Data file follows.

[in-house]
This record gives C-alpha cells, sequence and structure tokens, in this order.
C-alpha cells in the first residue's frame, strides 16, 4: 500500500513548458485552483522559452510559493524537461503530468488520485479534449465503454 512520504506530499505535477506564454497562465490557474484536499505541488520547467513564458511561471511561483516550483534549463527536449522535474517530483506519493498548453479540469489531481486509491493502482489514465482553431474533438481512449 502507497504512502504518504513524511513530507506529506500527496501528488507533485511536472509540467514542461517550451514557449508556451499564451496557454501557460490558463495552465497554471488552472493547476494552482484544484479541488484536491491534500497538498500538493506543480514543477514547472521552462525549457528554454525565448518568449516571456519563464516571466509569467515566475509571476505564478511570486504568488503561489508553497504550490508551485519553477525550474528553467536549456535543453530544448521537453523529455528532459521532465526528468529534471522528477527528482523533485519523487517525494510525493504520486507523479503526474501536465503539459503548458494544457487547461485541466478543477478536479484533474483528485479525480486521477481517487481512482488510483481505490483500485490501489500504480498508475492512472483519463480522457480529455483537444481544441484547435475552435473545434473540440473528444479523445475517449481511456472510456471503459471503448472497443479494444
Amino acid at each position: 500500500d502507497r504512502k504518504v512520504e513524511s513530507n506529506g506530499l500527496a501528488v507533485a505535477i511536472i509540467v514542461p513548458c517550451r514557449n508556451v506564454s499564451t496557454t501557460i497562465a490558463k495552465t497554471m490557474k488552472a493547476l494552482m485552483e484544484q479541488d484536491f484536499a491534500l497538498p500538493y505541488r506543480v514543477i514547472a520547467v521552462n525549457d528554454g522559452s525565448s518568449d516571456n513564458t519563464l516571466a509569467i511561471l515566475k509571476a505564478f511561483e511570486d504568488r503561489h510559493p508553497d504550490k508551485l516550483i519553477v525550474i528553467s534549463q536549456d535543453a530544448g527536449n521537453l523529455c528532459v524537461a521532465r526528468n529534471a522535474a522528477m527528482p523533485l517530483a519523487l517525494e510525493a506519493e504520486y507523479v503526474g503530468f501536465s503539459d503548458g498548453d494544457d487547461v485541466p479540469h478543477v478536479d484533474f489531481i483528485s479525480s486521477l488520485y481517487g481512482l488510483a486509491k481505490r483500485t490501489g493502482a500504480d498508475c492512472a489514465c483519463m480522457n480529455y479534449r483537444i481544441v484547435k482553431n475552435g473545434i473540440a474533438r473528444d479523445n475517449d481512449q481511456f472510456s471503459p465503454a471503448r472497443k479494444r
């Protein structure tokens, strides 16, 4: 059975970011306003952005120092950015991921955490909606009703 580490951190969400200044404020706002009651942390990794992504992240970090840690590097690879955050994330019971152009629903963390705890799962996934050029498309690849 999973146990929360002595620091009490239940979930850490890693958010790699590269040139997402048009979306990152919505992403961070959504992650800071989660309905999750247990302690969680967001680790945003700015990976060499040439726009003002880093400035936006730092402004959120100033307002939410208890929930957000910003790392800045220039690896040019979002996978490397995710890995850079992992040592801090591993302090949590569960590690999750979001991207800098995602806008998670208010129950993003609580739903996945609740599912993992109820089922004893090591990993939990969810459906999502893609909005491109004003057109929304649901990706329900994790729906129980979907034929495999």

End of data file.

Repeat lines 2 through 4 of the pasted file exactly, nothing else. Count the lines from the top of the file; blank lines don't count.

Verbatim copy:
This record gives C-alpha cells, sequence and structure tokens, in this order.
C-alpha cells in the first residue's frame, strides 16, 4: 500500500513548458485552483522559452510559493524537461503530468488520485479534449465503454 512520504506530499505535477506564454497562465490557474484536499505541488520547467513564458511561471511561483516550483534549463527536449522535474517530483506519493498548453479540469489531481486509491493502482489514465482553431474533438481512449 502507497504512502504518504513524511513530507506529506500527496501528488507533485511536472509540467514542461517550451514557449508556451499564451496557454501557460490558463495552465497554471488552472493547476494552482484544484479541488484536491491534500497538498500538493506543480514543477514547472521552462525549457528554454525565448518568449516571456519563464516571466509569467515566475509571476505564478511570486504568488503561489508553497504550490508551485519553477525550474528553467536549456535543453530544448521537453523529455528532459521532465526528468529534471522528477527528482523533485519523487517525494510525493504520486507523479503526474501536465503539459503548458494544457487547461485541466478543477478536479484533474483528485479525480486521477481517487481512482488510483481505490483500485490501489500504480498508475492512472483519463480522457480529455483537444481544441484547435475552435473545434473540440473528444479523445475517449481511456472510456471503459471503448472497443479494444
Amino acid at each position: 500500500d502507497r504512502k504518504v512520504e513524511s513530507n506529506g506530499l500527496a501528488v507533485a505535477i511536472i509540467v514542461p513548458c517550451r514557449n508556451v506564454s499564451t496557454t501557460i497562465a490558463k495552465t497554471m490557474k488552472a493547476l494552482m485552483e484544484q479541488d484536491f484536499a491534500l497538498p500538493y505541488r506543480v514543477i514547472a520547467v521552462n525549457d528554454g522559452s525565448s518568449d516571456n513564458t519563464l516571466a509569467i511561471l515566475k509571476a505564478f511561483e511570486d504568488r503561489h510559493p508553497d504550490k508551485l516550483i519553477v525550474i528553467s534549463q536549456d535543453a530544448g527536449n521537453l523529455c528532459v524537461a521532465r526528468n529534471a522535474a522528477m527528482p523533485l517530483a519523487l517525494e510525493a506519493e504520486y507523479v503526474g503530468f501536465s503539459d503548458g498548453d494544457d487547461v485541466p479540469h478543477v478536479d484533474f489531481i483528485s479525480s486521477l488520485y481517487g481512482l488510483a486509491k481505490r483500485t490501489g493502482a500504480d498508475c492512472a489514465c483519463m480522457n480529455y479534449r483537444i481544441v484547435k482553431n475552435g473545434i473540440a474533438r473528444d479523445n475517449d481512449q481511456f472510456s471503459p465503454a471503448r472497443k479494444r